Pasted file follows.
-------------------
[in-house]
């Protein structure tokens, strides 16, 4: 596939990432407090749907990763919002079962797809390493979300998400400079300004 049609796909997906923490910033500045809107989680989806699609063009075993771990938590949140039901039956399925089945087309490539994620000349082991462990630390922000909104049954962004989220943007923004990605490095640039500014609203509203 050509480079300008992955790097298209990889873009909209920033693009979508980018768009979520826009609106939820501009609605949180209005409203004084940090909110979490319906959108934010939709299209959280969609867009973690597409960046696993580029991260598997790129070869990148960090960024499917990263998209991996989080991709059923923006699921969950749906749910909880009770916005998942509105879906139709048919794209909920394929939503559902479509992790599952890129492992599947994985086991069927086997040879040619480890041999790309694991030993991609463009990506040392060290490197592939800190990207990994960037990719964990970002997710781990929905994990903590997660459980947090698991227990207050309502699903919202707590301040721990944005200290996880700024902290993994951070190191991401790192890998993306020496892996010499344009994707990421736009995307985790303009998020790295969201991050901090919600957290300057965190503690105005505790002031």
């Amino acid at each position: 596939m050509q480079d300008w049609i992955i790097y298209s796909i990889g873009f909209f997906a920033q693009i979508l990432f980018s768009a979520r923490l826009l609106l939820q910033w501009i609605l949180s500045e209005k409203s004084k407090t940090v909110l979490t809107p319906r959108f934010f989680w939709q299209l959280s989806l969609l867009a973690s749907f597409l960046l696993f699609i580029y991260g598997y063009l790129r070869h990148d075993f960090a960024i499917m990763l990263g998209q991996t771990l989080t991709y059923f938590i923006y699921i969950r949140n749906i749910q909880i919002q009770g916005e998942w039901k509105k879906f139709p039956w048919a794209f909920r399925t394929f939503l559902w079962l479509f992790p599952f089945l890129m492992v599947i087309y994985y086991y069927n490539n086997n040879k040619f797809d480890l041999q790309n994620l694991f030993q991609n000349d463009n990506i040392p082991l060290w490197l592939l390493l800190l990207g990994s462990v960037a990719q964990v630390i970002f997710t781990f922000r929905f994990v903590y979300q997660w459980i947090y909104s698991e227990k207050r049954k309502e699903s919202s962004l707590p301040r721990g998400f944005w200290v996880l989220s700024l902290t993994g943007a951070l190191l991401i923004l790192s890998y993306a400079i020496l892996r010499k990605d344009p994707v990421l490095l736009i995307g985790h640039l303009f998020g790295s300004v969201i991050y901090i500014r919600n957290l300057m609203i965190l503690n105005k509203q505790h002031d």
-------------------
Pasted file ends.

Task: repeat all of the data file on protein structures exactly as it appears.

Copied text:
[in-house]
């Protein structure tokens, strides 16, 4: 596939990432407090749907990763919002079962797809390493979300998400400079300004 049609796909997906923490910033500045809107989680989806699609063009075993771990938590949140039901039956399925089945087309490539994620000349082991462990630390922000909104049954962004989220943007923004990605490095640039500014609203509203 050509480079300008992955790097298209990889873009909209920033693009979508980018768009979520826009609106939820501009609605949180209005409203004084940090909110979490319906959108934010939709299209959280969609867009973690597409960046696993580029991260598997790129070869990148960090960024499917990263998209991996989080991709059923923006699921969950749906749910909880009770916005998942509105879906139709048919794209909920394929939503559902479509992790599952890129492992599947994985086991069927086997040879040619480890041999790309694991030993991609463009990506040392060290490197592939800190990207990994960037990719964990970002997710781990929905994990903590997660459980947090698991227990207050309502699903919202707590301040721990944005200290996880700024902290993994951070190191991401790192890998993306020496892996010499344009994707990421736009995307985790303009998020790295969201991050901090919600957290300057965190503690105005505790002031």
């Amino acid at each position: 596939m050509q480079d300008w049609i992955i790097y298209s796909i990889g873009f909209f997906a920033q693009i979508l990432f980018s768009a979520r923490l826009l609106l939820q910033w501009i609605l949180s500045e209005k409203s004084k407090t940090v909110l979490t809107p319906r959108f934010f989680w939709q299209l959280s989806l969609l867009a973690s749907f597409l960046l696993f699609i580029y991260g598997y063009l790129r070869h990148d075993f960090a960024i499917m990763l990263g998209q991996t771990l989080t991709y059923f938590i923006y699921i969950r949140n749906i749910q909880i919002q009770g916005e998942w039901k509105k879906f139709p039956w048919a794209f909920r399925t394929f939503l559902w079962l479509f992790p599952f089945l890129m492992v599947i087309y994985y086991y069927n490539n086997n040879k040619f797809d480890l041999q790309n994620l694991f030993q991609n000349d463009n990506i040392p082991l060290w490197l592939l390493l800190l990207g990994s462990v960037a990719q964990v630390i970002f997710t781990f922000r929905f994990v903590y979300q997660w459980i947090y909104s698991e227990k207050r049954k309502e699903s919202s962004l707590p301040r721990g998400f944005w200290v996880l989220s700024l902290t993994g943007a951070l190191l991401i923004l790192s890998y993306a400079i020496l892996r010499k990605d344009p994707v990421l490095l736009i995307g985790h640039l303009f998020g790295s300004v969201i991050y901090i500014r919600n957290l300057m609203i965190l503690n105005k509203q505790h002031d």